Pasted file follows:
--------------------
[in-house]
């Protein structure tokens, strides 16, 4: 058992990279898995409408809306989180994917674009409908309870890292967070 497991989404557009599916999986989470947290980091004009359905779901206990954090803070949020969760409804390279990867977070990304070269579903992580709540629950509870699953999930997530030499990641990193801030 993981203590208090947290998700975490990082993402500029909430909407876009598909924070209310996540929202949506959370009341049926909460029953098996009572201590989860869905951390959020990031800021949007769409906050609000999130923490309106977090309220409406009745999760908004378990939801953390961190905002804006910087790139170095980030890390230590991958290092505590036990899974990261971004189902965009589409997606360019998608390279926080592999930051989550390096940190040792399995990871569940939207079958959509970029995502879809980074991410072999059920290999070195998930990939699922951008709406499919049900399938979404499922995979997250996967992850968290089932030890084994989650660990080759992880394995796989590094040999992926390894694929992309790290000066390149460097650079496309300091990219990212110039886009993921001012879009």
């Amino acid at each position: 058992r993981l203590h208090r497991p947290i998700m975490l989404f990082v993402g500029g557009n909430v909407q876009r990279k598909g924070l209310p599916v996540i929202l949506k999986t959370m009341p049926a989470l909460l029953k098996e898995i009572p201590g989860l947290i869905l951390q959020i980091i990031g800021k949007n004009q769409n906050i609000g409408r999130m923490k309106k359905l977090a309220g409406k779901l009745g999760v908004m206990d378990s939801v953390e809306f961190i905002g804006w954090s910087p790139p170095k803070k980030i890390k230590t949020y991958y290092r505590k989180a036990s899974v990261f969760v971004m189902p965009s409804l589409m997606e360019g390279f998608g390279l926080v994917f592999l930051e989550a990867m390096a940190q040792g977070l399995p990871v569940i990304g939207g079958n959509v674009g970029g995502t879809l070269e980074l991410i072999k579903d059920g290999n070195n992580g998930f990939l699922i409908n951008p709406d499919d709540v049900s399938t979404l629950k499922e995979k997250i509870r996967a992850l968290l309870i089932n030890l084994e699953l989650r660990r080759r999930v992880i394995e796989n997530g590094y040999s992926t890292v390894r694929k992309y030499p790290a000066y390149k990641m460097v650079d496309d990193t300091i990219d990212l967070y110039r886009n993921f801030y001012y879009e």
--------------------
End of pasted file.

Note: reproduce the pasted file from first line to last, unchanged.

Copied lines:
[in-house]
């Protein structure tokens, strides 16, 4: 058992990279898995409408809306989180994917674009409908309870890292967070 497991989404557009599916999986989470947290980091004009359905779901206990954090803070949020969760409804390279990867977070990304070269579903992580709540629950509870699953999930997530030499990641990193801030 993981203590208090947290998700975490990082993402500029909430909407876009598909924070209310996540929202949506959370009341049926909460029953098996009572201590989860869905951390959020990031800021949007769409906050609000999130923490309106977090309220409406009745999760908004378990939801953390961190905002804006910087790139170095980030890390230590991958290092505590036990899974990261971004189902965009589409997606360019998608390279926080592999930051989550390096940190040792399995990871569940939207079958959509970029995502879809980074991410072999059920290999070195998930990939699922951008709406499919049900399938979404499922995979997250996967992850968290089932030890084994989650660990080759992880394995796989590094040999992926390894694929992309790290000066390149460097650079496309300091990219990212110039886009993921001012879009």
């Amino acid at each position: 058992r993981l203590h208090r497991p947290i998700m975490l989404f990082v993402g500029g557009n909430v909407q876009r990279k598909g924070l209310p599916v996540i929202l949506k999986t959370m009341p049926a989470l909460l029953k098996e898995i009572p201590g989860l947290i869905l951390q959020i980091i990031g800021k949007n004009q769409n906050i609000g409408r999130m923490k309106k359905l977090a309220g409406k779901l009745g999760v908004m206990d378990s939801v953390e809306f961190i905002g804006w954090s910087p790139p170095k803070k980030i890390k230590t949020y991958y290092r505590k989180a036990s899974v990261f969760v971004m189902p965009s409804l589409m997606e360019g390279f998608g390279l926080v994917f592999l930051e989550a990867m390096a940190q040792g977070l399995p990871v569940i990304g939207g079958n959509v674009g970029g995502t879809l070269e980074l991410i072999k579903d059920g290999n070195n992580g998930f990939l699922i409908n951008p709406d499919d709540v049900s399938t979404l629950k499922e995979k997250i509870r996967a992850l968290l309870i089932n030890l084994e699953l989650r660990r080759r999930v992880i394995e796989n997530g590094y040999s992926t890292v390894r694929k992309y030499p790290a000066y390149k990641m460097v650079d496309d990193t300091i990219d990212l967070y110039r886009n993921f801030y001012y879009e």